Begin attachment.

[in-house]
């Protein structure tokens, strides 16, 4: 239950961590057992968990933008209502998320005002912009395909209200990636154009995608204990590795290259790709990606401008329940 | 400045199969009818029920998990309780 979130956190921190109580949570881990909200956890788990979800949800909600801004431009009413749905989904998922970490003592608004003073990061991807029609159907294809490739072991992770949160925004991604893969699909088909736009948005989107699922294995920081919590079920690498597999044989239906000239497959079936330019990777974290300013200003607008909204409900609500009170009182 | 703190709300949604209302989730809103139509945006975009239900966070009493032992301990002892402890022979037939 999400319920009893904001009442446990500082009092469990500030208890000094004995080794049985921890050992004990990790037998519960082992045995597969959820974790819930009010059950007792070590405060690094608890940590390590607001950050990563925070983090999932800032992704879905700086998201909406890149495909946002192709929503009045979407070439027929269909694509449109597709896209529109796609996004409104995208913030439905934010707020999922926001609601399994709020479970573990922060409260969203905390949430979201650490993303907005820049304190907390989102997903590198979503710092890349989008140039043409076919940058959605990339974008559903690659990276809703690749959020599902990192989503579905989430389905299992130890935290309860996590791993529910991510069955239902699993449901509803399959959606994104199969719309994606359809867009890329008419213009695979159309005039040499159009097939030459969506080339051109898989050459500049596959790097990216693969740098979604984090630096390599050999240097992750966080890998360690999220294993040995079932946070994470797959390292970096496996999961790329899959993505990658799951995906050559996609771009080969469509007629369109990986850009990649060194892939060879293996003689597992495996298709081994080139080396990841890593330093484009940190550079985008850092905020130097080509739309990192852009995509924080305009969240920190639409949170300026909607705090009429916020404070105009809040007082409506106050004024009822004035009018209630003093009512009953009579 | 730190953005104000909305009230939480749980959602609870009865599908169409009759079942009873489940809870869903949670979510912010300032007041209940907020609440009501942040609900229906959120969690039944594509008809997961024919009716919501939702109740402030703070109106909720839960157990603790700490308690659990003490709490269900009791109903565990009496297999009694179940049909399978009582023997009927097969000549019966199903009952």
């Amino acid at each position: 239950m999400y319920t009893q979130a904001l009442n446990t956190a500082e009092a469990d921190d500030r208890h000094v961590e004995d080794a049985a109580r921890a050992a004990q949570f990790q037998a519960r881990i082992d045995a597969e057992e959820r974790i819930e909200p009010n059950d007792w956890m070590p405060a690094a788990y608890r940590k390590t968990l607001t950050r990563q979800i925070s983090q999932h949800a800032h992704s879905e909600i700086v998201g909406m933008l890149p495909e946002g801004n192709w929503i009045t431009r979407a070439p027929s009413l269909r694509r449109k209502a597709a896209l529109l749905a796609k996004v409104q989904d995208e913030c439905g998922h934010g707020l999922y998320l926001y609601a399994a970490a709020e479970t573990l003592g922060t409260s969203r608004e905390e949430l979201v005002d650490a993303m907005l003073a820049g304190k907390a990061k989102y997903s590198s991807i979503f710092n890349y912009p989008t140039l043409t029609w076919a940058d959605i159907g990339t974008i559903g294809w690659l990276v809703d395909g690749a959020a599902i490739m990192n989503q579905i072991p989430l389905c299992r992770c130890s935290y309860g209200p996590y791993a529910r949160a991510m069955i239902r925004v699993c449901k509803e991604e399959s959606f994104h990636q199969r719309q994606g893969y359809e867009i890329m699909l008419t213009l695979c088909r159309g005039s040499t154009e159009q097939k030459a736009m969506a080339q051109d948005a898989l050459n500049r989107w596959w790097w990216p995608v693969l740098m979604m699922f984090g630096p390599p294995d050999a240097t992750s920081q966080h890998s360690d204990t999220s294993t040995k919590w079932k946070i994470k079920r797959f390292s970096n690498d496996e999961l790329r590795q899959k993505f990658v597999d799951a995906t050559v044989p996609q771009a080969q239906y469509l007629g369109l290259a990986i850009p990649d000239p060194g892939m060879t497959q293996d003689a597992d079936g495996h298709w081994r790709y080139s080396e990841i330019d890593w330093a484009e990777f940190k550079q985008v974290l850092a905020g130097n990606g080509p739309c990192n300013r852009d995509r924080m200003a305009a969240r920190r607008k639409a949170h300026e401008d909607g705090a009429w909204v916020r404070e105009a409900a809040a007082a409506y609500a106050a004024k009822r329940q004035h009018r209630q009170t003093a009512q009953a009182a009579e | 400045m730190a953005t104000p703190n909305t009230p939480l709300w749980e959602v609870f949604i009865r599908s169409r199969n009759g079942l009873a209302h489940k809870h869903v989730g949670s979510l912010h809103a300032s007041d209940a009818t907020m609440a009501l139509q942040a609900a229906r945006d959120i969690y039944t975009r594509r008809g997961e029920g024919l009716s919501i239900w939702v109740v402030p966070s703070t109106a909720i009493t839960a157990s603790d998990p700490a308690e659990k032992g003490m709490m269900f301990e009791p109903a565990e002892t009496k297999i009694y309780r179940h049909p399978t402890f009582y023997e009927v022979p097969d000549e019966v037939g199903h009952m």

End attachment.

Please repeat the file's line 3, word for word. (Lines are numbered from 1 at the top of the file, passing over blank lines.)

């Amino acid at each position: 239950m999400y319920t009893q979130a904001l009442n446990t956190a500082e009092a469990d921190d500030r208890h000094v961590e004995d080794a049985a109580r921890a050992a004990q949570f990790q037998a519960r881990i082992d045995a597969e057992e959820r974790i819930e909200p009010n059950d007792w956890m070590p405060a690094a788990y608890r940590k390590t968990l607001t950050r990563q979800i925070s983090q999932h949800a800032h992704s879905e909600i700086v998201g909406m933008l890149p495909e946002g801004n192709w929503i009045t431009r979407a070439p027929s009413l269909r694509r449109k209502a597709a896209l529109l749905a796609k996004v409104q989904d995208e913030c439905g998922h934010g707020l999922y998320l926001y609601a399994a970490a709020e479970t573990l003592g922060t409260s969203r608004e905390e949430l979201v005002d650490a993303m907005l003073a820049g304190k907390a990061k989102y997903s590198s991807i979503f710092n890349y912009p989008t140039l043409t029609w076919a940058d959605i159907g990339t974008i559903g294809w690659l990276v809703d395909g690749a959020a599902i490739m990192n989503q579905i072991p989430l389905c299992r992770c130890s935290y309860g209200p996590y791993a529910r949160a991510m069955i239902r925004v699993c449901k509803e991604e399959s959606f994104h990636q199969r719309q994606g893969y359809e867009i890329m699909l008419t213009l695979c088909r159309g005039s040499t154009e159009q097939k030459a736009m969506a080339q051109d948005a898989l050459n500049r989107w596959w790097w990216p995608v693969l740098m979604m699922f984090g630096p390599p294995d050999a240097t992750s920081q966080h890998s360690d204990t999220s294993t040995k919590w079932k946070i994470k079920r797959f390292s970096n690498d496996e999961l790329r590795q899959k993505f990658v597999d799951a995906t050559v044989p996609q771009a080969q239906y469509l007629g369109l290259a990986i850009p990649d000239p060194g892939m060879t497959q293996d003689a597992d079936g495996h298709w081994r790709y080139s080396e990841i330019d890593w330093a484009e990777f940190k550079q985008v974290l850092a905020g130097n990606g080509p739309c990192n300013r852009d995509r924080m200003a305009a969240r920190r607008k639409a949170h300026e401008d909607g705090a009429w909204v916020r404070e105009a409900a809040a007082a409506y609500a106050a004024k009822r329940q004035h009018r209630q009170t003093a009512q009953a009182a009579e | 400045m730190a953005t104000p703190n909305t009230p939480l709300w749980e959602v609870f949604i009865r599908s169409r199969n009759g079942l009873a209302h489940k809870h869903v989730g949670s979510l912010h809103a300032s007041d209940a009818t907020m609440a009501l139509q942040a609900a229906r945006d959120i969690y039944t975009r594509r008809g997961e029920g024919l009716s919501i239900w939702v109740v402030p966070s703070t109106a909720i009493t839960a157990s603790d998990p700490a308690e659990k032992g003490m709490m269900f301990e009791p109903a565990e002892t009496k297999i009694y309780r179940h049909p399978t402890f009582y023997e009927v022979p097969d000549e019966v037939g199903h009952m």